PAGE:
John Williams, Laura Playforth and Mary Fraser among seven vets and three vet nurses to win a place at RCVS innovation symposium
At Vets Now, staff are constantly encouraged to ask themselves “how can we make things better?”.
Indeed innovation — along with caring, releasing potential and taking responsibility — is one of the values that influences and supports everyone who chooses to work for the company.
Now three Vets Now vets have been commended for living those values by being selected by the RCVS to attend its inaugural innovation symposium.
Earlier this year the college asked vets and vet nurses to send in examples of something innovative they had done that had led to improved methods of working.
Those shortlisted would then be invited to lead discussions — at the first ever RCVS innovation symposium — on how the profession could embrace their work.
Vets Now’s John Williams, Laura Playforth and Mary Fraser were among the seven vets chosen after impressing judges with their entries.
John Williams gives Congress lecture preview
John, national surgical lead at Vets Now and a soft tissue specialist in its emergency and specialty hospital in Manchester, was chosen for his work implementing a structured and standardised patient handover procedure.
He said: “Patient handovers are potential ‘high-risk’ situations that may contribute to adverse events, if there’s a breakdown in communication between staff. My aim was to develop a form for every case that’s hospitalised to minimise that risk.
“The forms have been well accepted by staff and have ensured those directly involved with the care of patients know and understand the treatment plan and the nursing care required for that patient.
“I’m pleased the RCVS has recognised this by inviting me to its first innovation symposium.”
Laura, whose entry was on the use of clinical checklists in a first-opinion emergency and critical care setting, also said she was delighted to be recognised by the RCVS and emphasised her entry was very much a team effort.
She said: “I truly believe that the greatest improvements we can make in healthcare is doing what we know, but better. At Vets Now we have a no-blame culture. We know people make mistakes and part of our learning from them is putting checklists in place to prevent them in future.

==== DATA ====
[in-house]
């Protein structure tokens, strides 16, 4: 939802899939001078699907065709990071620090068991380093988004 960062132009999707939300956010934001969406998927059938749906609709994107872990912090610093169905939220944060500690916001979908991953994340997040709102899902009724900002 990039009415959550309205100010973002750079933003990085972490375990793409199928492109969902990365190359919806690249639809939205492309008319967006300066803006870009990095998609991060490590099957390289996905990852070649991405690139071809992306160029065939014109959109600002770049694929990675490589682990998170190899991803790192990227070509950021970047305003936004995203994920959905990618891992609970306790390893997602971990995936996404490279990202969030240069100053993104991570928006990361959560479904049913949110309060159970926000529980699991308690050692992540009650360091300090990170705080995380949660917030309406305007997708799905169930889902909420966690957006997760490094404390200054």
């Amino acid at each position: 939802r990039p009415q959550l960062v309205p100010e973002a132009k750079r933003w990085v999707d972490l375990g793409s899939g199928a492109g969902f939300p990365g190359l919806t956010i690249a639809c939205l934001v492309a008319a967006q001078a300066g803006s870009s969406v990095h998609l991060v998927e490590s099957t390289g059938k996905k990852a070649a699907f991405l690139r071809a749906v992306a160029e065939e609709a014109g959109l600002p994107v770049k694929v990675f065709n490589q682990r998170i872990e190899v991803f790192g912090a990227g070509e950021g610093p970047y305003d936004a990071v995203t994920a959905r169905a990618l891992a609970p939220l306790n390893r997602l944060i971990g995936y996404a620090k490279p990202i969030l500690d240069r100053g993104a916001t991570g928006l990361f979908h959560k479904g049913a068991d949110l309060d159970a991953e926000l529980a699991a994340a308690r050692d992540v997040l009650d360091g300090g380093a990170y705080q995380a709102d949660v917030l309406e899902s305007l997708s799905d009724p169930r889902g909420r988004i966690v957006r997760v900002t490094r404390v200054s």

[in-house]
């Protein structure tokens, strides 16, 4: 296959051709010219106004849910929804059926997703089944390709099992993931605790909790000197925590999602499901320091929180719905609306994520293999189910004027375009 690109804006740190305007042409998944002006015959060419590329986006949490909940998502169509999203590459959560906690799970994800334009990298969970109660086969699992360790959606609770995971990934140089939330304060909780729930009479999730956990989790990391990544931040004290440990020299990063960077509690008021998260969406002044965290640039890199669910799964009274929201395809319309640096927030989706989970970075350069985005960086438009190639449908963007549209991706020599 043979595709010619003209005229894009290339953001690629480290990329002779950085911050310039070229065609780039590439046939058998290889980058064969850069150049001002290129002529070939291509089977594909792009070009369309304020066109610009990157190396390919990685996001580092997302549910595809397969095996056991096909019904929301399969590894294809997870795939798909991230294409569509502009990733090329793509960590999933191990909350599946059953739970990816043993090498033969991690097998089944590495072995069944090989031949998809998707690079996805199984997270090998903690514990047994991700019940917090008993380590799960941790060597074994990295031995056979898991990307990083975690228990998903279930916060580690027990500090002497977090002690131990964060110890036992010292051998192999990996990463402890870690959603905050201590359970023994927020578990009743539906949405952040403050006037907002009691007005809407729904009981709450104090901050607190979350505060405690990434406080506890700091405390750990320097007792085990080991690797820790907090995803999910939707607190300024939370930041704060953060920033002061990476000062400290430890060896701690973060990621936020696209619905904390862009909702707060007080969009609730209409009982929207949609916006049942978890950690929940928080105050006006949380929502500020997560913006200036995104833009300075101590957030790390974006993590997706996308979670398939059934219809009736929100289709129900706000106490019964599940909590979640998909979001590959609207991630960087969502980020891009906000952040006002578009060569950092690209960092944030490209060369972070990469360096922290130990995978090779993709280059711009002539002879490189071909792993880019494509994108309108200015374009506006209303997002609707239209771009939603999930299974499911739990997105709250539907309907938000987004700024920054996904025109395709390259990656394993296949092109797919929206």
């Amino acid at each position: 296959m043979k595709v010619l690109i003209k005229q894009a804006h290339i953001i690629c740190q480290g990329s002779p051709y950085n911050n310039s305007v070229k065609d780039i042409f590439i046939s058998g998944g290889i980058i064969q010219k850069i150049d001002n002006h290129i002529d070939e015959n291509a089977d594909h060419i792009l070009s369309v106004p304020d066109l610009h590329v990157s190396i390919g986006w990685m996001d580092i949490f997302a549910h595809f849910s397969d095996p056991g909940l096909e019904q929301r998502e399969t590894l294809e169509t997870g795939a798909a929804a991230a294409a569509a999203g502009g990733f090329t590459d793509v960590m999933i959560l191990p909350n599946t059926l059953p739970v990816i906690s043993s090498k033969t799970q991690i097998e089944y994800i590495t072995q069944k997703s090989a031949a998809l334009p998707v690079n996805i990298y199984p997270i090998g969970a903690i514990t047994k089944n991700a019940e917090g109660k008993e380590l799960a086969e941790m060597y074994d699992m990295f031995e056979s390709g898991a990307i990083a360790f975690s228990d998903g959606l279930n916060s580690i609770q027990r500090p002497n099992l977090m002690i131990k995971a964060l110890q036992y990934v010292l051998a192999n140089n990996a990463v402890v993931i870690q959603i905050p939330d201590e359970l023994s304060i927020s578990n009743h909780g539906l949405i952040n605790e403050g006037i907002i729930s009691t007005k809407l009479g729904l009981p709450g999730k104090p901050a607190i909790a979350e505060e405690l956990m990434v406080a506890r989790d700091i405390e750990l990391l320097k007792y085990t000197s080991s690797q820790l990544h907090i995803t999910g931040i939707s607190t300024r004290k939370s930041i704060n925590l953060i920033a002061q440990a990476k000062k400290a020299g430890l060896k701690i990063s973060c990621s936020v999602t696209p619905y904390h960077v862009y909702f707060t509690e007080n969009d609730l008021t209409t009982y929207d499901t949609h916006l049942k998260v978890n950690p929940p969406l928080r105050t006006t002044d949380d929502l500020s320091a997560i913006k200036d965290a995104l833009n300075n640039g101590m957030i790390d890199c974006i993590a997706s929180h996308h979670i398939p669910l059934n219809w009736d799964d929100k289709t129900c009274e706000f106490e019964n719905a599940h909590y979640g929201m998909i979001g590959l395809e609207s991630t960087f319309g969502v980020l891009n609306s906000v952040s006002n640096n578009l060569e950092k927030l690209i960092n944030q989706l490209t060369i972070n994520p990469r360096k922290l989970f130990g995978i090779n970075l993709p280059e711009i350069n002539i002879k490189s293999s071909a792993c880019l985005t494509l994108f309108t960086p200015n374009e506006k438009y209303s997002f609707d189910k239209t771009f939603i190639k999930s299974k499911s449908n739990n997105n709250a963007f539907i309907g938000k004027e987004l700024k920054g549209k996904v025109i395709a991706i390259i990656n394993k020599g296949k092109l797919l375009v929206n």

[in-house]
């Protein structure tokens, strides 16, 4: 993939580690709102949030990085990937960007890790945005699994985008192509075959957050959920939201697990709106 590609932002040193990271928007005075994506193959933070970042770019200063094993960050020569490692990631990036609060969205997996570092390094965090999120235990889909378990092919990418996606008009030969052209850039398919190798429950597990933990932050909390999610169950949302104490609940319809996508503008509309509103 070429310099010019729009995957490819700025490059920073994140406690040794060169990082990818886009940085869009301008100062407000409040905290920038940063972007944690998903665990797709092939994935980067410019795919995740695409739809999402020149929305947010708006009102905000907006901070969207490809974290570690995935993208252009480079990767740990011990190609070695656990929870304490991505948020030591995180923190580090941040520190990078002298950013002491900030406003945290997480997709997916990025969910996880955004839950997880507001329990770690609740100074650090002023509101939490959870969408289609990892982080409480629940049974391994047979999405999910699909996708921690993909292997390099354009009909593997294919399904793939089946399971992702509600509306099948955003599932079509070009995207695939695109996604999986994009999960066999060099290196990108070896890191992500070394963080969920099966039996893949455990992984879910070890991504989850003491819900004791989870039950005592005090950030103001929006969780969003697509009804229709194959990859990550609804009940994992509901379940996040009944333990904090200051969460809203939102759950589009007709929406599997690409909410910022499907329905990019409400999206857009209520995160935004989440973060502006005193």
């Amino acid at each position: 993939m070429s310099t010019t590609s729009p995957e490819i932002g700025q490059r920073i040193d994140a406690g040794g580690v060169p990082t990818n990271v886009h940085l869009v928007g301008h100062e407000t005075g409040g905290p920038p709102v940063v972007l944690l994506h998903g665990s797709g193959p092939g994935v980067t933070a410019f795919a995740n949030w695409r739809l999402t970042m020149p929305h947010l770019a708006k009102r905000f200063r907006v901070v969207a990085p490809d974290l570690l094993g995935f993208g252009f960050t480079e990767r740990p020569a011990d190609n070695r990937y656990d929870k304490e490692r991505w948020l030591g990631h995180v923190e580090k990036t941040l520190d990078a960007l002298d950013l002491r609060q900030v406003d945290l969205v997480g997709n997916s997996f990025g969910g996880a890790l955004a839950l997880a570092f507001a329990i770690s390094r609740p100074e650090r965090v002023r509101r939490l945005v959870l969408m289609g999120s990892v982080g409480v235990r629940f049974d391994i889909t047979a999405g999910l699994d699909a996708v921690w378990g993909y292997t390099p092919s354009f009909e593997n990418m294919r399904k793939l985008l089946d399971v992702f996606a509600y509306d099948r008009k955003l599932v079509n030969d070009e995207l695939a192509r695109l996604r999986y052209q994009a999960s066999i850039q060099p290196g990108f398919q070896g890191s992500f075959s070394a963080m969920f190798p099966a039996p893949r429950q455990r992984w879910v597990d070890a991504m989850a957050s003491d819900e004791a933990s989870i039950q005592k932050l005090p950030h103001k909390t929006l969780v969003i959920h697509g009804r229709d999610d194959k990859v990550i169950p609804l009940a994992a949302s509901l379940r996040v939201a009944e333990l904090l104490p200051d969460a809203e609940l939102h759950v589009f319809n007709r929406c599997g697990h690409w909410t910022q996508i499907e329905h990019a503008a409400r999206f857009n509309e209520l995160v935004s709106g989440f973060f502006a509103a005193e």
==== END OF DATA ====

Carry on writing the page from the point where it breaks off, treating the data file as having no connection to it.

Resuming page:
“As head of veterinary standards, improving clinical and professional practice is the mainstay of my role and something I’m passionate about. The development and application of innovation is also something I’m studying as part of my masters (MSc) in advancing healthcare practice.
“Anyone within a healthcare setting can be a leader and an innovator, small improvements which occur frequently often have the biggest impact on patient outcome and experience.”
Find out more about Mary's study
The other Vets Now vet selected to attend the event was clinical development manager Mary Fraser for developing a training programme for veterinary staff and students working with visually impaired owners.
Mary said: “‘I wanted to highlight that with support it is possible to carry out original research in practice, which can make a difference to how veterinary staff work – improving compliance and support for owners.
“I was determined that the work would not be forgotten in a journal but should impact on veterinary staff training. I’m delighted that RCVS has recognised this as an innovation and look forward to meeting everyone in London.”
The RCVS innovation symposium will take place at The Shard in London on 20 September. It is described as an “invitation-only event that will bring together thought leaders from the vet professions and those involved in innovative veterinary technologies or business models”.
One of the judges, Anthony Roberts, who is director of leadership and innovation at the college, said: “This event will provide a forum to discuss the opportunities and threats presented by innovation in the veterinary sector.
“It will also provide a launch pad for an ambitious programme to put veterinary professionals at the centre of innovation.”
He added: “We want UK veterinary professionals to be at the forefront of innovation in order to treat their patients more effectively, but we also recognise the issues that new technologies can present from a professional and regulatory perspective.”